Dont Attempt to Time the Market

Far more money has been lost by investors preparing for corrections or trying to anticipate corrections than has been lost in the corrections themselves.
Peter Lynch. Legendary Investor and Author

Market corrections often cause investors to abandon their investment


plan, moving out of stocks with the intention of moving back in when things seem betteroften to disastrous results. The chart below compares the 15 year returns of equity investors (S&P 500 Index) who remained invested over the entire period to those who missed just the best 10, 30, 60 or 90 trading days:
n

The patient investor who remained invested during the entire 15 year period received the highest average annualized return of 8.0% per year. The investor who missed the best 30 trading days over this 15 year period saw his return turn negative to 2.6%. Amazingly, an investor needed only to miss the best 60 days for his return to continue to plummet.

Investors who understand that timing the market is a losers game will be less prone to reacting to short-term extremes in the market and more likely to adhere to their long-term investment plan.

The Danger of Trying to Time the Market


15 Year Average Annual Returns (19952009) 10% 15 Year Average Annual Return 8.0% 3.2% 0% 2.6%

5%

5% 9.2% 10% 14.0% 15% Stayed the Course Missed Best 10 Days Missed Best 30 Days Investor Profile Missed Best 60 Days Missed Best 90 Days

Source: Bloomberg and Davis Advisors. The market is represented by the S&P 500 Index. Investments cannot be made directly in an index. Past performance is not a guarantee of future results. 5

Dont Let Emotions Guide Your Investment Decisions


Be fearful when others are greedy. Be greedy when others are fearful.

Warren Buffett. Chairman, Berkshire Hathaway

Building long-term wealth requires counter-emotional investment


decisionslike buying at times of maximum pessimism or resisting the euphoria around investments that have recently outperformed. Unfortunately, as the study below shows, investors as a group too often let emotions guide their investment decisions. The line in the chart below represents the amount of money investors added to domestic stock funds each year from January 1997December 2009, while the bars represent the yearly returns for stock funds. Following three years of stellar returns for stock funds from 19971999, euphoric investors added money in record amounts in 2000, just in time to experience three terrible years of returns from 20002002. Following these three terrible years, discouraged investors scaled back their contributions to stock funds, just before they delivered one of their best returns ever in 2003 (+30.1%). After stocks delivered a terrible return in 2008, fearful investors became cautious and pulled money from stock funds in record amounts, missing subsequent double-digit returns. Great investors understand that an unemotional, rational, disciplined investment approach is a key to building long-term wealth.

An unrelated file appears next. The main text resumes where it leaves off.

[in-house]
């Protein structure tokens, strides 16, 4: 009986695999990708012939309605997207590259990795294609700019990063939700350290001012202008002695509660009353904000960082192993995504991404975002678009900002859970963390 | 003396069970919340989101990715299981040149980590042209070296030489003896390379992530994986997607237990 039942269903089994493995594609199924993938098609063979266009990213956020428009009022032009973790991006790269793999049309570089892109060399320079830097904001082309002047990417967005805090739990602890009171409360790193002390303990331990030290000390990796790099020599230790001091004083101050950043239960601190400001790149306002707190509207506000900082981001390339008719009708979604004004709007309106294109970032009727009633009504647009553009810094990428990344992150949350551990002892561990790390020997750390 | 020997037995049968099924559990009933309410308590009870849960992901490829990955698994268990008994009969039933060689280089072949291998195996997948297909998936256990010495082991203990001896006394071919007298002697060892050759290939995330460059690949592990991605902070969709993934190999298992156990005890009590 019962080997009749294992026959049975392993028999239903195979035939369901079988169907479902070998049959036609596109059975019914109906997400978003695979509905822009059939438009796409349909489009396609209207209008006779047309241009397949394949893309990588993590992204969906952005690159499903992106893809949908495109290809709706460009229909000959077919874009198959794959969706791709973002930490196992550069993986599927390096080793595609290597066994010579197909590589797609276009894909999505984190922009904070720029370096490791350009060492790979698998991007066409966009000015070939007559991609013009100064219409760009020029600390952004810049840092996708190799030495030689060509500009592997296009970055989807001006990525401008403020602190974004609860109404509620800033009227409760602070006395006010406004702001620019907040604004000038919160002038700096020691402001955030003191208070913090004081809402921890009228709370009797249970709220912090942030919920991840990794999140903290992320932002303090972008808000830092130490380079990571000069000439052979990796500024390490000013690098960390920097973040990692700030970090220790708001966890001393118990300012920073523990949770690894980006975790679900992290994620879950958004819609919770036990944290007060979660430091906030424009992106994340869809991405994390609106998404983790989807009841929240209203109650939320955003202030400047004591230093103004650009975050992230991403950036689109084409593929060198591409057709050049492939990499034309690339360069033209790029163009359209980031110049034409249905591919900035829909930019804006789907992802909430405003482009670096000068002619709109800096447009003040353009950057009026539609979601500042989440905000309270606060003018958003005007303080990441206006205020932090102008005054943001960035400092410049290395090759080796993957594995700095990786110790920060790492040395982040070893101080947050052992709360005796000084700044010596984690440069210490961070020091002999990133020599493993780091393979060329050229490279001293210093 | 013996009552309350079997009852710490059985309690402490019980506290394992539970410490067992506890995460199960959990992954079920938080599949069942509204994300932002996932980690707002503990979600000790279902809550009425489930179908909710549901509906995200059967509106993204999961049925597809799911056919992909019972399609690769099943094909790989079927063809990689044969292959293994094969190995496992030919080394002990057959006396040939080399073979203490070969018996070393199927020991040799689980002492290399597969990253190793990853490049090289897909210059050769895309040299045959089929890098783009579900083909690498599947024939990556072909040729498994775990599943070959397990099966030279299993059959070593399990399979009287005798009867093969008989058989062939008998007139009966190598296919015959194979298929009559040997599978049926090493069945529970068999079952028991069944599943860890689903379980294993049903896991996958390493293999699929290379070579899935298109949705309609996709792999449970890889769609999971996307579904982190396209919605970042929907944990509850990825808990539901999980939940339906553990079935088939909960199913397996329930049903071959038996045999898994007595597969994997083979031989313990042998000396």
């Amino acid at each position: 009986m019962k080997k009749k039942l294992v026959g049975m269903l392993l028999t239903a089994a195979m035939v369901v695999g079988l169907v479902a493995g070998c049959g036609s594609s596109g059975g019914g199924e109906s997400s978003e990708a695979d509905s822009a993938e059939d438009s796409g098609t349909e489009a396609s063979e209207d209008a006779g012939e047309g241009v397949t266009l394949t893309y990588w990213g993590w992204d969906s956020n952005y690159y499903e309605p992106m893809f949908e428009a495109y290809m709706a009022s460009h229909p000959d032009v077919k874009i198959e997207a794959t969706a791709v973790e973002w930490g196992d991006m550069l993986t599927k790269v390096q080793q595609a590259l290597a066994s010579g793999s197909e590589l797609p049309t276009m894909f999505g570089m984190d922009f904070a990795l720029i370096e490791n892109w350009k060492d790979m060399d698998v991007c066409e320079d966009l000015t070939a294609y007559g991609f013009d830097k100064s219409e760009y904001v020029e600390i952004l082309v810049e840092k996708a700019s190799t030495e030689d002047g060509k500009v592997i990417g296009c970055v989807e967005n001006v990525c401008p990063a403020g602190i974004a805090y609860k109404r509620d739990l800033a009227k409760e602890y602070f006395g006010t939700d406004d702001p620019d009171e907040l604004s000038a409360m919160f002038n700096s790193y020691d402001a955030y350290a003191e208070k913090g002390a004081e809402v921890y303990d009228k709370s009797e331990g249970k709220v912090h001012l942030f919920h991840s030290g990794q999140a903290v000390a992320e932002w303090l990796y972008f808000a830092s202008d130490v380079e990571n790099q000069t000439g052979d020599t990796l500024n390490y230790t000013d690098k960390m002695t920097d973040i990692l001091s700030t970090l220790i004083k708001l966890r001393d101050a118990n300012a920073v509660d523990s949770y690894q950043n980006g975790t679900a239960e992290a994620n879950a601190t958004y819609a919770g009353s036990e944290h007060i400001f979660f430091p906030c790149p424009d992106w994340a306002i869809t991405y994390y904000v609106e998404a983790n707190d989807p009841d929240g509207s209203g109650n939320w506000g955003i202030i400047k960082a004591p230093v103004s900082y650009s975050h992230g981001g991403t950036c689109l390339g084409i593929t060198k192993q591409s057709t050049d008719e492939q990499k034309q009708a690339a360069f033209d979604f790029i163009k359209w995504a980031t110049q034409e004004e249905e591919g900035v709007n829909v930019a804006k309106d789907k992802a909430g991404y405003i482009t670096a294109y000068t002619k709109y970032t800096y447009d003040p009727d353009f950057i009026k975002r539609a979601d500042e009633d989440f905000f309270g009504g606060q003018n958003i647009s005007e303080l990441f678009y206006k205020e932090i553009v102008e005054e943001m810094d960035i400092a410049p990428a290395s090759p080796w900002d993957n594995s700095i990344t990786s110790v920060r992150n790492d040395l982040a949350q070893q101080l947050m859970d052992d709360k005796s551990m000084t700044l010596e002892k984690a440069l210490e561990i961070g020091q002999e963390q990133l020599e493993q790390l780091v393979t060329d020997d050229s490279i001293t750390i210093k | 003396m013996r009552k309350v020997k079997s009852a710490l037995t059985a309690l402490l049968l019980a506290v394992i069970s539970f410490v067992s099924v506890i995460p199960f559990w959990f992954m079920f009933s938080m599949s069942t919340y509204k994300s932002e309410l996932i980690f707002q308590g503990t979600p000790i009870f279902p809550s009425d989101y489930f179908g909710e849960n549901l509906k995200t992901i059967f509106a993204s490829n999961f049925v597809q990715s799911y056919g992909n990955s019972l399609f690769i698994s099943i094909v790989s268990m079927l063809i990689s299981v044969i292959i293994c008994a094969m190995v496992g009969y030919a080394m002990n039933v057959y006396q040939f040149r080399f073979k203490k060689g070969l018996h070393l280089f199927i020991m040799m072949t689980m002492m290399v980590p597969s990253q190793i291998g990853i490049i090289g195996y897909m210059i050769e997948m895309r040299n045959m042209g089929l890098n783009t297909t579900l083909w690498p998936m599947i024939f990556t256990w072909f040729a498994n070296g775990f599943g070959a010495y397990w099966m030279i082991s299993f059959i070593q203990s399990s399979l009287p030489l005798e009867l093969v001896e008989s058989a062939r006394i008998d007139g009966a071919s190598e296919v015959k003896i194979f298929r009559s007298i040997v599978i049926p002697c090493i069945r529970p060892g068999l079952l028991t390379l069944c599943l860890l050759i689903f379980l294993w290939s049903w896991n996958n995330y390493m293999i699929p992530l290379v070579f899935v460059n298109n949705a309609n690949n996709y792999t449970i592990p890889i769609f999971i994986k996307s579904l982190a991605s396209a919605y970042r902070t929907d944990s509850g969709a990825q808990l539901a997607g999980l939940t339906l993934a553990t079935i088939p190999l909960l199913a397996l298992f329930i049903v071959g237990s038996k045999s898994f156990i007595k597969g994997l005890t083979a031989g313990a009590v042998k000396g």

Stock Fund Net Flows vs. Stock Fund Returns


(1/1/9712/31/09) 40 35 30 25 20 15 10 5 0 5 10 15 20 25 30 35 40
Stocks deliver strong returns and euphoric investors push flows to an all-time high right before the collapse.

+ Calendar Year Return (%)

31.0 30.1 12.1 14.0 7.6 7.1

24.9 19.2

24.7

5.2

11.5 19.9

After a period of poor returns, fearful investors become cautious and miss the recovery.

After a terrible 2008, despondent investors pull money from stocks in record amounts and miss double-digit returns.

37.0 1997 1998 1999 2000 2001 2002 2003 2004 2005 2006 2007 2008 2009

240 210 180 150 120 90 60 30 0 30 60 90 120 150 180 210 240

Source: Strategic Insight and Morningstar as of December 31, 2009. Stock funds are represented by domestic equity funds. Past performance is not a guarantee of future results. 6

Yearly Net New Flows ($Billions)

Recognize That Short-Term Underperformance Is Inevitable


The basic question facing us is whether its possible for a superior investment manager to underperform....The assumption widely held is no. And yet if you look at the records, its not only possible, its inevitable.
Quote taken from Wall Street People, by Charles D. Ellis Quote fromR. Vertin. Photo: Jeffby Charles D. Ellis with James Wall Street People, Hackett

When faced with short-term underperformance from an investment


manager, investors may lose conviction and switch to another manager. Unfortunately, when evaluating managers, short-term performance is not a strong indicator of long-term success. The study below illustrates the percent of top-performing large cap investment managers from January 1, 2000 to December 31, 2009 who suffered through a three year period of underperformance. The results are staggering:
n

96% of these top managers rankings fell to the bottom half of their peers for at least one three year period. A full 79% ranked among the bottom quartile of their peers for at least one three year period, and 47% ranked in the bottom decile for at least one three year period.